This is a story of adventure, pushing boundaries, disregarding gender norms, and setting historical precedents.
“Brave The Wild River” is the story of two women — Elzada Clover and Lois Jotter — who mapped the botany of the Grand Canyon.
The botanists’ story is exciting, interesting, and informative. It is a spellbinding adventure of two women who risked their lives to make an unprecedented botanical survey of a little-known corner of the American West at a time when human influences had begun to change it forever.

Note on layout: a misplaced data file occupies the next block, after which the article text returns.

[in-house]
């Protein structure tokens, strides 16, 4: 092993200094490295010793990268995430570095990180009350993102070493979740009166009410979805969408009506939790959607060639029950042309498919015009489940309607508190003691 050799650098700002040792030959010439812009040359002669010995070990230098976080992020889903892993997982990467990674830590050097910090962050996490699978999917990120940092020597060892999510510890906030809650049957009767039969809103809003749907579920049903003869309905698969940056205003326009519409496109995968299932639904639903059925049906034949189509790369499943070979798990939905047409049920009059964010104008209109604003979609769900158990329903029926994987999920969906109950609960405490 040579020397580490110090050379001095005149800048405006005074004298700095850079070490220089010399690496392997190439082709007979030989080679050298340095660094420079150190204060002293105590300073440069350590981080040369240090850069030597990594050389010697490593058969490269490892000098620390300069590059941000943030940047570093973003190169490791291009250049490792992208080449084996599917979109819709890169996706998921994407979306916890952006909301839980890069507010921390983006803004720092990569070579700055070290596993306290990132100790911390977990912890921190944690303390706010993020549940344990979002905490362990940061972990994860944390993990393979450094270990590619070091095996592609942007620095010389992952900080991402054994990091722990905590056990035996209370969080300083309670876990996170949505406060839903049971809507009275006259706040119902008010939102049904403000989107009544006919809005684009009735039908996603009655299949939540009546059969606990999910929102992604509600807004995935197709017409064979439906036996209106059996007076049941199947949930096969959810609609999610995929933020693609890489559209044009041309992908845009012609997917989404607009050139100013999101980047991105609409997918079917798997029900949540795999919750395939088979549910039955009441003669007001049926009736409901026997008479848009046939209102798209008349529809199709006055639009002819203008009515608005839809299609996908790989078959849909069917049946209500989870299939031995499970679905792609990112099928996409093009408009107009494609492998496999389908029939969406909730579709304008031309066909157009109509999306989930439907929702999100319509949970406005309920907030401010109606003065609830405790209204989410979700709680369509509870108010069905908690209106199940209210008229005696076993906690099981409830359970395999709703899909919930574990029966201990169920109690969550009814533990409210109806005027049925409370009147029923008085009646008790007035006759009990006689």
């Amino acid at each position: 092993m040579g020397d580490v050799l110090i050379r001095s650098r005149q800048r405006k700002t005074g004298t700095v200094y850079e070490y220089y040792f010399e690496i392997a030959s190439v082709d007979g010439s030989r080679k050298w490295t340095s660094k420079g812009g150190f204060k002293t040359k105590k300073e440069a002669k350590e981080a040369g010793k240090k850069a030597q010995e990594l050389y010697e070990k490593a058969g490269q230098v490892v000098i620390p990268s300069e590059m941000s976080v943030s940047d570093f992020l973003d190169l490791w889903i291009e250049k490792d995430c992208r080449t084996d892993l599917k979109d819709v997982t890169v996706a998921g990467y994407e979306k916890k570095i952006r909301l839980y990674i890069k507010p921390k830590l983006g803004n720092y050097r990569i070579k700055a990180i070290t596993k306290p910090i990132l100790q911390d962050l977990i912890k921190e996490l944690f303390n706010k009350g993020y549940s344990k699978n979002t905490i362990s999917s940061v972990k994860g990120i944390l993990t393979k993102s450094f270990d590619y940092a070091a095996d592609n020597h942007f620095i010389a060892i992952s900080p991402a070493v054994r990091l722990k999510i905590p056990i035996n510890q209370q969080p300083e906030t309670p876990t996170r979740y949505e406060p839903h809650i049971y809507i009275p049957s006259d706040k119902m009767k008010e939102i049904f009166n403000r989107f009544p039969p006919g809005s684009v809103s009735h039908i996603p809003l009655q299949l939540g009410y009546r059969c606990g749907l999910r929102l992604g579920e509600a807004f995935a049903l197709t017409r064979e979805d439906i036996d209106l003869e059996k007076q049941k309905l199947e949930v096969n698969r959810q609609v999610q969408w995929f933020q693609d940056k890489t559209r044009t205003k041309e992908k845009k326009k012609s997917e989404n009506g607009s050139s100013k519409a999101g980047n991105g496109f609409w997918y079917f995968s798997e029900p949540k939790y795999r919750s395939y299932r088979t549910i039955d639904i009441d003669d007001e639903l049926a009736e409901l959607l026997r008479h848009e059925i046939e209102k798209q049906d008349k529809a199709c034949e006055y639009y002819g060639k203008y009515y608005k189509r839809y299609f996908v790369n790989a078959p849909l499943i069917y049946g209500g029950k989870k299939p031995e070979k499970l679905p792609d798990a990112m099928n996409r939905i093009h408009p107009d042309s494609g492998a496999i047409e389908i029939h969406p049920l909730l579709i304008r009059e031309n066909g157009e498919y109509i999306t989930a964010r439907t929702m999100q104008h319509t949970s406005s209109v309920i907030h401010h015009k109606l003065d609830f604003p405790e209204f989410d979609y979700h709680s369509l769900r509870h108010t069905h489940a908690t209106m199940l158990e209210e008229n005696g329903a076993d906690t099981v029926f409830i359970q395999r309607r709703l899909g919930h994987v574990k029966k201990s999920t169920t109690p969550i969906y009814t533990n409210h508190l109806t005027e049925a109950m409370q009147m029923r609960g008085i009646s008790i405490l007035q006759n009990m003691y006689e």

Meticulously researched and written like an adventure novel with page-turning prose, science journalist Melissa L. Sevigny’s work deftly weaves the women’s stories and discoveries that influenced botany for decades. Unlike those old-time newspaper reporters, Sevigny does not look at her subjects and see women out of place.
Clover and Jotter and their 1930s achievements remain relevant and their example does not fade with time, Sevigny insists.
Sevigny has worked as a science communicator in the fields of planetary science, western water policy, and sustainable agriculture.